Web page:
Recently I saw on a 110 film cartridge , and I remembered of my old Kodak Ektra 100
Kodak Ektra 100 are made in Germany from 1978 to and its body all made in plastic, batteries not required. It has flip flash port and having a nice and gleamy Kodar 22mm lens, there is no focusing adjustments though and its aperture settings and shutter speed dials that’ll get in your way – a pure point and shoot camera, great!
It’s very simple to use, just open the back and pop in your 110 film cassette. It only fits one way, and it’s impossible to expose the film when loading, so this is perfect for baby Lomographers to use. Close the back door, and wind the film until you stop seeing X and when you start seeing number 1 on the frame counter, then you know you’re ready for your first photo. Just aim the camera, and press the button to make some analogue magic!
As the photos were taken between 1992 and 1998 , I can not remember the film I use, but in general the quality of the pictures was very good .These cameras seem to do better with scenes where detail is not important.
My dad and I have been riding our bicycles for as long as I can remember. We had no camera back then, so I only have the pictures from our recent rides. Each ride to the island of Khortitsa today is like a reunion with my childhood and my father's care.
Until a few years ago, using 110 cameras and film cartridges was a difficult thing because the only available films in the market had already been expired for several years. But now everything is easier thanks to Lomography; it has breathed new life into our small 110 cameras. Read on to discover the 110 film family.
I want to share with you my experience with some slides when I was in Russia. I'm very sorry for them because I messed them up. They're just ruined and they'll never be the same! But hey, I have thousands of them, so I guess it's not a big deal after all.
Enjoy a truly analogue moviemaking experience with Lomography's 35mm movie camera and an accompanying accessory to watch your films with. View your masterpieces in the most analogue way possible with the LomoKinoscope. Get it now 20% off the regular price!
There are quite a few perks that come with working for a film photography company, and the best perk of all is testing out the latest cameras. I can remember buying my LC-A back in 2009 and being really inspired to shoot film again. When the LC-A 120 came along, I couldn't wait to try it out around London. Join me as I test out this super medium format beauty.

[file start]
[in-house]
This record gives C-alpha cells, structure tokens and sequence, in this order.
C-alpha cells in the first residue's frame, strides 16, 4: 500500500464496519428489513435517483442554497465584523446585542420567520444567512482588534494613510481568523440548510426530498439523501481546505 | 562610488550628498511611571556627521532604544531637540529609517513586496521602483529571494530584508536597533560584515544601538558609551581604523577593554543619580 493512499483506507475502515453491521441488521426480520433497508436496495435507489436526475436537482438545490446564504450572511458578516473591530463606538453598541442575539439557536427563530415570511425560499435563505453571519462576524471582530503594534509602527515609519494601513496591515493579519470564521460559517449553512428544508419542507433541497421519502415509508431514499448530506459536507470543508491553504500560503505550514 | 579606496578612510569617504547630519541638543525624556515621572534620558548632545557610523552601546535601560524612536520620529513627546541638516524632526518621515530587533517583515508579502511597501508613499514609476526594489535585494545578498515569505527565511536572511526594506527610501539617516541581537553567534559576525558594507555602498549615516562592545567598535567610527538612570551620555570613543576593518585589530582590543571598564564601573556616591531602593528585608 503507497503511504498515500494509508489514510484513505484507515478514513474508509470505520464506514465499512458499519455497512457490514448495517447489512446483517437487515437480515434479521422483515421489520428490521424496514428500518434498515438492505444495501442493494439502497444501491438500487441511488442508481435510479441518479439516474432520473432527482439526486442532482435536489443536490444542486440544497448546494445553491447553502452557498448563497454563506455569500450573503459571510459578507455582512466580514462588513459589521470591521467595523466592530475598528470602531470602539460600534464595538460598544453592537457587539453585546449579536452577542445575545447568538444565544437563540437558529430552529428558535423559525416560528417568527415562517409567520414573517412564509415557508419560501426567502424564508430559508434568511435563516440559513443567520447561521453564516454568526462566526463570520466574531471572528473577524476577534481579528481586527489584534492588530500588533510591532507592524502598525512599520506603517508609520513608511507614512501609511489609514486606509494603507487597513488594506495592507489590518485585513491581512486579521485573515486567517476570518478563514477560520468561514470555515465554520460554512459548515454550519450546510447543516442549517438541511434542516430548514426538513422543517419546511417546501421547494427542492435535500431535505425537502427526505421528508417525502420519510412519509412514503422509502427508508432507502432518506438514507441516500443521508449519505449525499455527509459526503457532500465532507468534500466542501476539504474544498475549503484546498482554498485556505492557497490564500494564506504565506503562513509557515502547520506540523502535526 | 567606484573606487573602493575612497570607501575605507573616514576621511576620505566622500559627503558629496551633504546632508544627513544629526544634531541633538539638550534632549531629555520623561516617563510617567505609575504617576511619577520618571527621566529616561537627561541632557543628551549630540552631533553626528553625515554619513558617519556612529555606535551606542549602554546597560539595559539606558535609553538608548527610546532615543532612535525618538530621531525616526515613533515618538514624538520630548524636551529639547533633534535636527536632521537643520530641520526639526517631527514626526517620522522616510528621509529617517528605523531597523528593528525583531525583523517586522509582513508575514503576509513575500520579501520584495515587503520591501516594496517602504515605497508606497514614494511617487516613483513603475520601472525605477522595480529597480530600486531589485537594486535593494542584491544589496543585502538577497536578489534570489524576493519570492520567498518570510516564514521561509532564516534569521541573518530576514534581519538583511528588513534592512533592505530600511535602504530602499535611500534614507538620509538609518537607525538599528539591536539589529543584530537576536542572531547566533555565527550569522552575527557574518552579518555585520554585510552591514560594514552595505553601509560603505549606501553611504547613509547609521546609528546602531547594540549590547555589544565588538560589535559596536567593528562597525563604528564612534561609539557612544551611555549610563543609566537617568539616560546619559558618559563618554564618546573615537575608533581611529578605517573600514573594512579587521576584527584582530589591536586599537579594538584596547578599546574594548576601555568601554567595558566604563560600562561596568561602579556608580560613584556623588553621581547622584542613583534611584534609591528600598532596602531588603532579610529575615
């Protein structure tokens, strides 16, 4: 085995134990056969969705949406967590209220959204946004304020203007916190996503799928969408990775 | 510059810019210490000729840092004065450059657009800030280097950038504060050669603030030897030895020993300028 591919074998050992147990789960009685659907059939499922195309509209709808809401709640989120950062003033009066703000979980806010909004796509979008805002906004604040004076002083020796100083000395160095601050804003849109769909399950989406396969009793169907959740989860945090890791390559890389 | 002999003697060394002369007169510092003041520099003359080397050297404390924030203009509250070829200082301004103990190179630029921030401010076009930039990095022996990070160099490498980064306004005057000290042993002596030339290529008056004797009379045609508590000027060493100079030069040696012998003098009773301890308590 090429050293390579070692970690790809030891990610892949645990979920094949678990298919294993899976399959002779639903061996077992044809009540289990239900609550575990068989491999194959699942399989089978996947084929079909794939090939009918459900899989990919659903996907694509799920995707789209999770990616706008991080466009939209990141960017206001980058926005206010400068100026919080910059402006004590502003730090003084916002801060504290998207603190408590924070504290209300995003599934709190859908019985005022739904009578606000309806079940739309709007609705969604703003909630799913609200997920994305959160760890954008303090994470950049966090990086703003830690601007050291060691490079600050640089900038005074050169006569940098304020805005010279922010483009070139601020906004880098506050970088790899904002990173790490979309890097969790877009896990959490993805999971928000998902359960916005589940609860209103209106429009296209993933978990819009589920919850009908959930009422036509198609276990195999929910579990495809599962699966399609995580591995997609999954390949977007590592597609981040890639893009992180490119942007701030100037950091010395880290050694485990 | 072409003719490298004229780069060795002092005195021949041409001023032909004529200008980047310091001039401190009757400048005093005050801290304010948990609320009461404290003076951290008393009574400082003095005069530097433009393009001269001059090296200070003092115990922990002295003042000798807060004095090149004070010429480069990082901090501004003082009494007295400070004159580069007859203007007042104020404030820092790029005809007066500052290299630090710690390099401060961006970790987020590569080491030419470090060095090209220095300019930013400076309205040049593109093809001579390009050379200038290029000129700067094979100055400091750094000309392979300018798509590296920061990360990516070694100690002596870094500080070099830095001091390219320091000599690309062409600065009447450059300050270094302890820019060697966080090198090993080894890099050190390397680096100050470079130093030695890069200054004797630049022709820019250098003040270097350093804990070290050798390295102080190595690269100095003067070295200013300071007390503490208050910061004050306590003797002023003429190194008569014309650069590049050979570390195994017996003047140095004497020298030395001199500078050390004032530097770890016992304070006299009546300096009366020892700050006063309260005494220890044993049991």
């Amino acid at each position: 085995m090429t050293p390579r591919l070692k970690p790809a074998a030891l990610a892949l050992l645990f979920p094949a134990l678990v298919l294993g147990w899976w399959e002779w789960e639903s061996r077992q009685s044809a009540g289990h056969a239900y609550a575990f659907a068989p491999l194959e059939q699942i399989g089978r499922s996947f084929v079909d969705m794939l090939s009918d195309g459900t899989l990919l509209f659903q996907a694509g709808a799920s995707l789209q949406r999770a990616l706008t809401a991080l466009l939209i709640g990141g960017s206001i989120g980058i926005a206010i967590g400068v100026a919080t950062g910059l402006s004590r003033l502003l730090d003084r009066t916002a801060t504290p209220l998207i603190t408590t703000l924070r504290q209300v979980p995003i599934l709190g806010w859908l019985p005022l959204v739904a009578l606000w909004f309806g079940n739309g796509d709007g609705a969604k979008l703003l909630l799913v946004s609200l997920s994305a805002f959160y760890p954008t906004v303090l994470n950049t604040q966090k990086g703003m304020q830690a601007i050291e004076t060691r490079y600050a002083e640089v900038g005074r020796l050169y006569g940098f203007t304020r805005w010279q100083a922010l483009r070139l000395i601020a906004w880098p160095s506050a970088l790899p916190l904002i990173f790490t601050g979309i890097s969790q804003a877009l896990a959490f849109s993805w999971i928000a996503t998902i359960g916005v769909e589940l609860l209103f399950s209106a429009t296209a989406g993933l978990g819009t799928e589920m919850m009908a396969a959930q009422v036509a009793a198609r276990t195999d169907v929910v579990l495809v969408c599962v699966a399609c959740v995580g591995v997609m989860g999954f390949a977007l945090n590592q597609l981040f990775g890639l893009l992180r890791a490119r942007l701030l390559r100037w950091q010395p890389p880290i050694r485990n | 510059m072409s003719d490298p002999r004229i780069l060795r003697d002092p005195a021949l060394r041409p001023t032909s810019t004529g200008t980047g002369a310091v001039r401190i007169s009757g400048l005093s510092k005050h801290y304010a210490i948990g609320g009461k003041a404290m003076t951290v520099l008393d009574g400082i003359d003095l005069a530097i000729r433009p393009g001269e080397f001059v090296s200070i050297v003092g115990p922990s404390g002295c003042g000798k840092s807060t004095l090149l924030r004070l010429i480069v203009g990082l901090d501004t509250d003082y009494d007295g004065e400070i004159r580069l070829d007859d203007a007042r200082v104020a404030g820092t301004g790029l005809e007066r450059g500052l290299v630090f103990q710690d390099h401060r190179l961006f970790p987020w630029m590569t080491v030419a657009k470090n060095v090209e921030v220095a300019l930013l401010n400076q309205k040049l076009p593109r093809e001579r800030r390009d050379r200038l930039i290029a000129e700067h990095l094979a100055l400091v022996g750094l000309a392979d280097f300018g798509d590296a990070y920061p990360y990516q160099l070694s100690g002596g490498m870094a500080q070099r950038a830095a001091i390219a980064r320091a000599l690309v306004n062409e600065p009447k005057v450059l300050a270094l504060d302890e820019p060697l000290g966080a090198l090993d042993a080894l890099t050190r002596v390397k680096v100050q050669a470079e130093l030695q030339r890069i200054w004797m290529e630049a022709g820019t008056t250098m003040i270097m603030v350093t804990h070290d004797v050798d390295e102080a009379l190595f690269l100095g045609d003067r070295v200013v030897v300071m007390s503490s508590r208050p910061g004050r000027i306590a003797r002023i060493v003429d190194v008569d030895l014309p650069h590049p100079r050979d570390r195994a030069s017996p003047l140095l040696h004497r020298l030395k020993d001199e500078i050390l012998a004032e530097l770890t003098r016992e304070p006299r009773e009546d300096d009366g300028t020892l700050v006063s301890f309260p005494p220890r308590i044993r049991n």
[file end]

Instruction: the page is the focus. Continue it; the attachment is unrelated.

I have good memories of Tagaytay Highlands. There had been times when some of my friends and I would spend the weekend there, playing all sorts of sports and having our bodies healed in the warm and lapping jacuzzi pool. But those were distant memories. I was able to go back to this place, but only for an afternoon, and tried to remember the good old days.
Fancy yourself a very adventurous lomographer? Well, better prepare those acids, bleaches, fire, and almost everything you could think of applying on your emulsions and take on these extreme film destroying tips! Remember to be careful, though!
Recently, I used my trusty Fuji Silvi. It may not be my all-time favorite camera, but I just wanted to use it because I kind of missed shooting with it. So I decided to look through my film stash to see what I could use with the Fuji Silvi. After much consideration, I ended up picking the old Agfa CT Precisa ISO 100 to get that classic blue tone. Silvia Precisa!
Here are some self portraits that I took using my Lubitel 2 and a roll of expired film. I used old chemicals, an incorrect ratio, and I under fixed the film during development and washed it in boiling hot water. See how it all turned out.
Some time ago, my parents-in-law gave me an old Polaroid camera that they used during my wife's childhood. After some investigation, I found out that Polaroid had stopped making instant film. But the factory in Enschedé, the Netherlands had been taken over by The Impossible Project, so I bought a package of fresh film and gave it a try!
As you may have read in my previous article, I truly fell in love with Lomography when I combined my Fisheye camera with an old Canon AE-1 for magical photographic results. Last summer, I took so many pictures of flowers that it started to become almost boring for me. My waning interest and the coming winter meant that I had to figure out something else to do with my 35mm film.
This is my experience with the Lomography Redscale XR 50-200 (120), my first medium format film. It's an adventure that started when I got a Lubitel 2, to finally shoot with it. In this article, you'll find detailed information about color schemes, the advantages of shooting in medium format, and the differences between standard redscale films. Here are the results of a day of shooting outside, which I recently got back from the lab.